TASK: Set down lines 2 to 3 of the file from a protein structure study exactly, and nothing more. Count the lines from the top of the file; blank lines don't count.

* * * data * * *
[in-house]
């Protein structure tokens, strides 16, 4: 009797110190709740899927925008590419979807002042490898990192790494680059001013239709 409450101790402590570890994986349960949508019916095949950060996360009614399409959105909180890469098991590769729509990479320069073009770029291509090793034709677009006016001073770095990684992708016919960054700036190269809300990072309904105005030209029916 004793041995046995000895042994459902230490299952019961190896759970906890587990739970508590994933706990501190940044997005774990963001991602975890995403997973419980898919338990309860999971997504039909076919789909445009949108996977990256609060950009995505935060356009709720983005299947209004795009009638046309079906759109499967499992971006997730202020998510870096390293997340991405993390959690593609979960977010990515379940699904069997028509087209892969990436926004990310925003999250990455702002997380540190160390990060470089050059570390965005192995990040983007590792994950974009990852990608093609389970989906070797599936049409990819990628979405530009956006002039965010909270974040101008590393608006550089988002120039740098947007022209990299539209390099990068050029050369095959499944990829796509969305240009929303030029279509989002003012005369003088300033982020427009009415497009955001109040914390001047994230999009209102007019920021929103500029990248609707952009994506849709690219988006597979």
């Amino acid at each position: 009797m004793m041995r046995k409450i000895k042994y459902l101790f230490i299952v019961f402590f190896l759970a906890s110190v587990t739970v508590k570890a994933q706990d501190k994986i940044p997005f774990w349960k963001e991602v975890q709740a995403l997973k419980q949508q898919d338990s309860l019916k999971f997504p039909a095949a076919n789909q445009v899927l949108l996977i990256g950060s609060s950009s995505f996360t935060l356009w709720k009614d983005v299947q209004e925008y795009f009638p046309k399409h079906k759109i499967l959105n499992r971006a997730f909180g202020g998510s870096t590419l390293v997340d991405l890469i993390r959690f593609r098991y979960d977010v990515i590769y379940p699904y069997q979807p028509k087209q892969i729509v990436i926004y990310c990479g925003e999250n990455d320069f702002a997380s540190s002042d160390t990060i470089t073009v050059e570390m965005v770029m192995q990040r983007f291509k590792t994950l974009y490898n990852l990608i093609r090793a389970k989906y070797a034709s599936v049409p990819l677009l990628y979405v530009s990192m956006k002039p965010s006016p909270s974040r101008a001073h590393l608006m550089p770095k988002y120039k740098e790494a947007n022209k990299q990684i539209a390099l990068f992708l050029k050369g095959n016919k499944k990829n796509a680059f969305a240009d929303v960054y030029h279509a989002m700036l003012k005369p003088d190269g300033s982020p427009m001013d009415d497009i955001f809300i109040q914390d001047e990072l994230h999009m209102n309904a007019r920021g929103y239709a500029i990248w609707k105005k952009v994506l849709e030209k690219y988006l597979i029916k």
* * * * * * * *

């Protein structure tokens, strides 16, 4: 009797110190709740899927925008590419979807002042490898990192790494680059001013239709 409450101790402590570890994986349960949508019916095949950060996360009614399409959105909180890469098991590769729509990479320069073009770029291509090793034709677009006016001073770095990684992708016919960054700036190269809300990072309904105005030209029916 004793041995046995000895042994459902230490299952019961190896759970906890587990739970508590994933706990501190940044997005774990963001991602975890995403997973419980898919338990309860999971997504039909076919789909445009949108996977990256609060950009995505935060356009709720983005299947209004795009009638046309079906759109499967499992971006997730202020998510870096390293997340991405993390959690593609979960977010990515379940699904069997028509087209892969990436926004990310925003999250990455702002997380540190160390990060470089050059570390965005192995990040983007590792994950974009990852990608093609389970989906070797599936049409990819990628979405530009956006002039965010909270974040101008590393608006550089988002120039740098947007022209990299539209390099990068050029050369095959499944990829796509969305240009929303030029279509989002003012005369003088300033982020427009009415497009955001109040914390001047994230999009209102007019920021929103500029990248609707952009994506849709690219988006597979």
């Amino acid at each position: 009797m004793m041995r046995k409450i000895k042994y459902l101790f230490i299952v019961f402590f190896l759970a906890s110190v587990t739970v508590k570890a994933q706990d501190k994986i940044p997005f774990w349960k963001e991602v975890q709740a995403l997973k419980q949508q898919d338990s309860l019916k999971f997504p039909a095949a076919n789909q445009v899927l949108l996977i990256g950060s609060s950009s995505f996360t935060l356009w709720k009614d983005v299947q209004e925008y795009f009638p046309k399409h079906k759109i499967l959105n499992r971006a997730f909180g202020g998510s870096t590419l390293v997340d991405l890469i993390r959690f593609r098991y979960d977010v990515i590769y379940p699904y069997q979807p028509k087209q892969i729509v990436i926004y990310c990479g925003e999250n990455d320069f702002a997380s540190s002042d160390t990060i470089t073009v050059e570390m965005v770029m192995q990040r983007f291509k590792t994950l974009y490898n990852l990608i093609r090793a389970k989906y070797a034709s599936v049409p990819l677009l990628y979405v530009s990192m956006k002039p965010s006016p909270s974040r101008a001073h590393l608006m550089p770095k988002y120039k740098e790494a947007n022209k990299q990684i539209a390099l990068f992708l050029k050369g095959n016919k499944k990829n796509a680059f969305a240009d929303v960054y030029h279509a989002m700036l003012k005369p003088d190269g300033s982020p427009m001013d009415d497009i955001f809300i109040q914390d001047e990072l994230h999009m209102n309904a007019r920021g929103y239709a500029i990248w609707k105005k952009v994506l849709e030209k690219y988006l597979i029916k």